Molecular Mechanisms Related to Parturition-Induced Stress Urinary Incontinence

Guiting Lin, Alan W. Shindel, Lia Banie, Donna Deng, Guifang Wang, Narihiko Hayashi, Ching Shwun Lin, Tom F. Lue

Research output: Contribution to journalArticlepeer-review

33 Scopus citations


Background: The molecular mechanisms underlying stress urinary incontinence (SUI) at the tissue level are poorly understood. Objective: To study genetic and molecular alterations in the urethras of animals with experimentally induced SUI. Design, setting, and participants: Cohort analysis of primiparous 2-month-old female Sprague-Dawley rats with experimentally induced SUI versus those who did not develop SUI in a university research laboratory setting. Intervention: Rats underwent intravaginal balloon dilation within 24 hours of parturition followed by bilateral ovariectomy one week later. Transvesical cystometry was performed 12 weeks after parturition. Rats were classified as continent (C) or incontinent (I) according to the results of cystometry. Measurements: The expression of over 22,000 genes in urethral tissue from the two groups was assessed with the use of an oligo microarray. The expression of relevant genes was confirmed by real-time polymerase chain reaction. Protein expression of small mothers against decapentaplegic 2 (Smad2), one of the differentially expressed genes, was extensively studied by immunohistochemistry and Western blot analysis. Regulation of Smad2 activity by transforming growth factor-β (TGF-β) was assessed in cultured urethral smooth muscle cells (USMCs). Results and limitations: After intervention, 14 (58.3%) rats remained continent and 10 (41.7%) became incontinent. There were significant differences in the expression of 42 urethral genes between continent and incontinent rats. The expression of genes involved in the TGF cellular signaling pathway (Smad2), collagen breakdown (matrix metalloproteinase 13 [Mmp13]), and smooth muscle inhibition (regulator of G-protein signaling 2 [Rgs2]) was significantly increased in the incontinent group. SMAD2 protein expression was significantly upregulated in the incontinent rats. In cultured USMCs, SMAD2 phosphorylation and nuclear translocation increased after Tgf-β treatment. Conclusions: Genes important in inflammation, collagen breakdown, and smooth muscle inhibition are upregulated in the urethras of female rats with parturition-associated incontinence.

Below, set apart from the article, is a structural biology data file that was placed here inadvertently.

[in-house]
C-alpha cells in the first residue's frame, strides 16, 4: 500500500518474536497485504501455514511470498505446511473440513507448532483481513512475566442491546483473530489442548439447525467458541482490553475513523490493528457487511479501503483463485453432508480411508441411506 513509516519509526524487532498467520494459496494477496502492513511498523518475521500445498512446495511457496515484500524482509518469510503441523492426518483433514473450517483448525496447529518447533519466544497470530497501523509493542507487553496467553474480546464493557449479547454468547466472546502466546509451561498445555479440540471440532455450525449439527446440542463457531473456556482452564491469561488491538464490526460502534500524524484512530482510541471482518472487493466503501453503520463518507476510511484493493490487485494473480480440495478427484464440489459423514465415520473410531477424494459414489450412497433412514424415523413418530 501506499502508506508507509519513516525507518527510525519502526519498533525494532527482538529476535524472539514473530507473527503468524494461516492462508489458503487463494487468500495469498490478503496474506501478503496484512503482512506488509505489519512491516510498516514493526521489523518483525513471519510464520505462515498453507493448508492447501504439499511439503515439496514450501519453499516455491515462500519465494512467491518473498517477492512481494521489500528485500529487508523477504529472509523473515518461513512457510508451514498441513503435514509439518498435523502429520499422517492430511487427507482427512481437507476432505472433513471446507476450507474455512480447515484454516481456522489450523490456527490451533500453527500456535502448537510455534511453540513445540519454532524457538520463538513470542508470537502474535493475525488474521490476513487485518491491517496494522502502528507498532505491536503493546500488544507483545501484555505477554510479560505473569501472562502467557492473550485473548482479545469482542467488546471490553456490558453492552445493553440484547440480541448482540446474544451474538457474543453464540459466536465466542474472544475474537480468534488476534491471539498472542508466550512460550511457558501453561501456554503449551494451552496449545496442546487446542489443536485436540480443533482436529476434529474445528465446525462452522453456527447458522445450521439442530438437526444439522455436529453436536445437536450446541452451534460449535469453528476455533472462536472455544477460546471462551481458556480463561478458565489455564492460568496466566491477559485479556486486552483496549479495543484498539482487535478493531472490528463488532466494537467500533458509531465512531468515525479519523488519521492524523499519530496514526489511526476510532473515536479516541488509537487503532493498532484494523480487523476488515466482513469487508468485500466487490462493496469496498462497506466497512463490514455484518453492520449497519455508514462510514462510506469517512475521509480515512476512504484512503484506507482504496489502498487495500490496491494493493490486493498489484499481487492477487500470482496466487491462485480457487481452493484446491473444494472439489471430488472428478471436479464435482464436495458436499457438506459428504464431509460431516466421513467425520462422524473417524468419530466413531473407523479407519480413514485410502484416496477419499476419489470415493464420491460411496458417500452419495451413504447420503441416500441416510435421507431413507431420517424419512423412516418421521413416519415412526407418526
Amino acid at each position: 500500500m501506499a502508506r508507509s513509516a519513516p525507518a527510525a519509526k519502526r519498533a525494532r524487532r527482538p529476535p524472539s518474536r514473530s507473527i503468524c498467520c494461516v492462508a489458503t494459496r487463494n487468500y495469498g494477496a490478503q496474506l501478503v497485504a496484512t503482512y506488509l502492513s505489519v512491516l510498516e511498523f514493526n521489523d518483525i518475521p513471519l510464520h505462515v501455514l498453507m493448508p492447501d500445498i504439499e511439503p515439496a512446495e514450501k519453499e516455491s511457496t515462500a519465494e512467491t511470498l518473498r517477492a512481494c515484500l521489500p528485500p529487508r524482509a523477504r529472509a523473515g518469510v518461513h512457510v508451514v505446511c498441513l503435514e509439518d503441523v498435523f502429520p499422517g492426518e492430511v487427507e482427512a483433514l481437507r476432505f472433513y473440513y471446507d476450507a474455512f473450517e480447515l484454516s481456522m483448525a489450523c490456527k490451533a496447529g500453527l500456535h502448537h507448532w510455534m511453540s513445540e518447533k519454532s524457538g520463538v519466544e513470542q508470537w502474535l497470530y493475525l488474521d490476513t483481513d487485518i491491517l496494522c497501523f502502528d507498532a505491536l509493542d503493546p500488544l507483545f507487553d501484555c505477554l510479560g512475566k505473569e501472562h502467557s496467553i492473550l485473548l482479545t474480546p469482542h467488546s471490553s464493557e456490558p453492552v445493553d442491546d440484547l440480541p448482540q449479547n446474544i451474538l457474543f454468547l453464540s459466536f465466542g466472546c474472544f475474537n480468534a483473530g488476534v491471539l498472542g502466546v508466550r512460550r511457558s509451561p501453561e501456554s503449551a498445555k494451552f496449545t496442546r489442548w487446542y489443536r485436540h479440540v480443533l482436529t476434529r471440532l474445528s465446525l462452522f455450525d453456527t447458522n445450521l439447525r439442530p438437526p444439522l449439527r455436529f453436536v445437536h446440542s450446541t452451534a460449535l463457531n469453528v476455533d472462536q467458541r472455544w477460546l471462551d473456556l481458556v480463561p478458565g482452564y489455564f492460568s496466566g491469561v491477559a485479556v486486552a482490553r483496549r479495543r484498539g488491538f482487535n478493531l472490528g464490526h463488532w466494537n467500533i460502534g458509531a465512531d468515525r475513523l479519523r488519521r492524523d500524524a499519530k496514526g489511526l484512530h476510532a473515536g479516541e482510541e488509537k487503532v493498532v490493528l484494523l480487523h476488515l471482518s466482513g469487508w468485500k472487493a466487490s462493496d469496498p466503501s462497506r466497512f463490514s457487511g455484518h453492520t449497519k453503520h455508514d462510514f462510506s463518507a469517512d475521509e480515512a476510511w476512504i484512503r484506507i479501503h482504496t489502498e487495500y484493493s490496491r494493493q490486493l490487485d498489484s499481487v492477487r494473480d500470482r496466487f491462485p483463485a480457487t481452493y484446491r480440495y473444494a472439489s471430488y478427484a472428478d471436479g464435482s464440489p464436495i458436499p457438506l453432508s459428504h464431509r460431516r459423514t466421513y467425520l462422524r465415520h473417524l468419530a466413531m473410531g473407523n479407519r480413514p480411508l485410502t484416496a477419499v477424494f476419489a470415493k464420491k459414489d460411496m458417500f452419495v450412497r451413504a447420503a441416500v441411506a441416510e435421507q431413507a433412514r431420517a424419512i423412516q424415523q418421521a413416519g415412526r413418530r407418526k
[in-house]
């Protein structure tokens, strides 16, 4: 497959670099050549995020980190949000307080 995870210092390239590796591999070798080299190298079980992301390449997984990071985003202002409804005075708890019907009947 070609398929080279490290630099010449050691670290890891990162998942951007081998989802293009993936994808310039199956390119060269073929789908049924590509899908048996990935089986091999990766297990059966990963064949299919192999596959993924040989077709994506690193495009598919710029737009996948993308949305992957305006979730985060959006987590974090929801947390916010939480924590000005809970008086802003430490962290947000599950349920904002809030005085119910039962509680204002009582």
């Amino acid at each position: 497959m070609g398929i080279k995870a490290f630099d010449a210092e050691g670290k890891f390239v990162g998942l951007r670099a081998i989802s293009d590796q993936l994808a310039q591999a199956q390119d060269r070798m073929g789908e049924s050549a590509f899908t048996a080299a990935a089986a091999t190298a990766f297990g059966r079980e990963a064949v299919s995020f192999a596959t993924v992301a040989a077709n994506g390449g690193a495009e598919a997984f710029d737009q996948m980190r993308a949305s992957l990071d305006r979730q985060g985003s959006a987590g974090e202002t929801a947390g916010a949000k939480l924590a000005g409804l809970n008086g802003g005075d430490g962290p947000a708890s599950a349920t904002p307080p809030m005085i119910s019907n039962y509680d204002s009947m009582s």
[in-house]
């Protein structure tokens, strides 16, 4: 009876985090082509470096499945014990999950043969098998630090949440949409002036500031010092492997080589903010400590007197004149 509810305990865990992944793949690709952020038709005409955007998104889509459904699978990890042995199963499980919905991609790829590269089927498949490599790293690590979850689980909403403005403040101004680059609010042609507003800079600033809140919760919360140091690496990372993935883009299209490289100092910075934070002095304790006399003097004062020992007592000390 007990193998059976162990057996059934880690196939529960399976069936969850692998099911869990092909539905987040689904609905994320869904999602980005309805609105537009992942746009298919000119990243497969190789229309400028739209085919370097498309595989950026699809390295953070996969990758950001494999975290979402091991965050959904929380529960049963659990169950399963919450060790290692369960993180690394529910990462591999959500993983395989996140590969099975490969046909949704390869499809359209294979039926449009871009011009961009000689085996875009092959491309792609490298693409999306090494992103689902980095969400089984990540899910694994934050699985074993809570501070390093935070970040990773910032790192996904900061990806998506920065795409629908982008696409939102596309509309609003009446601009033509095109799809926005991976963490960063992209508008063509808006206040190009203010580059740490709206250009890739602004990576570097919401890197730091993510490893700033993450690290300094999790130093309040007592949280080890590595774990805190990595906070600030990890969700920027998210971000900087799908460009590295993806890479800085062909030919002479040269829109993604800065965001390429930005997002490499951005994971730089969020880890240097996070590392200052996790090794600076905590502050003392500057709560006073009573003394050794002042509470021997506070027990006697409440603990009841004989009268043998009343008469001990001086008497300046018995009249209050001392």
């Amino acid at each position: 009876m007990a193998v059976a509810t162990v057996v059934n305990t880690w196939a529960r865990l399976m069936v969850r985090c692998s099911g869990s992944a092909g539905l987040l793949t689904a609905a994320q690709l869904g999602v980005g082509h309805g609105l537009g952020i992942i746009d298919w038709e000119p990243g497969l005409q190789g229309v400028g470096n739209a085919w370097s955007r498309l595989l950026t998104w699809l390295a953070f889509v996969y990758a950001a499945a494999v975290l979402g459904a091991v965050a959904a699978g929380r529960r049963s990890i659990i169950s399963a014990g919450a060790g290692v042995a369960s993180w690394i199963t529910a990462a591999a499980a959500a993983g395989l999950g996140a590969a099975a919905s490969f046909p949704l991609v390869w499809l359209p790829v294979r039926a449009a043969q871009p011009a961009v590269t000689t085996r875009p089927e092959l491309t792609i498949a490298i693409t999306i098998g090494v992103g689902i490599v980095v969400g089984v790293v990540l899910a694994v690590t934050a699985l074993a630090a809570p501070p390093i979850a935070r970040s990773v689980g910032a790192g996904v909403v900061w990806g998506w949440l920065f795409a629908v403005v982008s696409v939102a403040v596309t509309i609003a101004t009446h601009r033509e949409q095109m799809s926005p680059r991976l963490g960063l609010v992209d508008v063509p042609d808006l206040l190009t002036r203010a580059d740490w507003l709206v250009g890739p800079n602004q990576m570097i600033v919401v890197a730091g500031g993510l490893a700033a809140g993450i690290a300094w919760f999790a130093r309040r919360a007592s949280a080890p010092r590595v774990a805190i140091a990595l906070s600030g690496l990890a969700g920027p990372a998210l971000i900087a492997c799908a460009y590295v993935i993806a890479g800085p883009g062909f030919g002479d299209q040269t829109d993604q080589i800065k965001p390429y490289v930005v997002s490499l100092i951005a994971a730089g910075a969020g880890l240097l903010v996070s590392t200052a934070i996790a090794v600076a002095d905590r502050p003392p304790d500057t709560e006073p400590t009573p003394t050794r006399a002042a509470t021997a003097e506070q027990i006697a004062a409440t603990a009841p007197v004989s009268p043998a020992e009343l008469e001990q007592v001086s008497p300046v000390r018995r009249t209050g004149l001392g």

Original languageEnglish (US)
Pages (from-to)1213-1223
Number of pages11
JournalEuropean Urology
Issue number5
StatePublished - May 2009


  • Birth trauma
  • Gene expression
  • Molecular mechanisms oligo microarray
  • Sprague-Dawley rat
  • Stress urinary incontinence

ASJC Scopus subject areas

  • Urology


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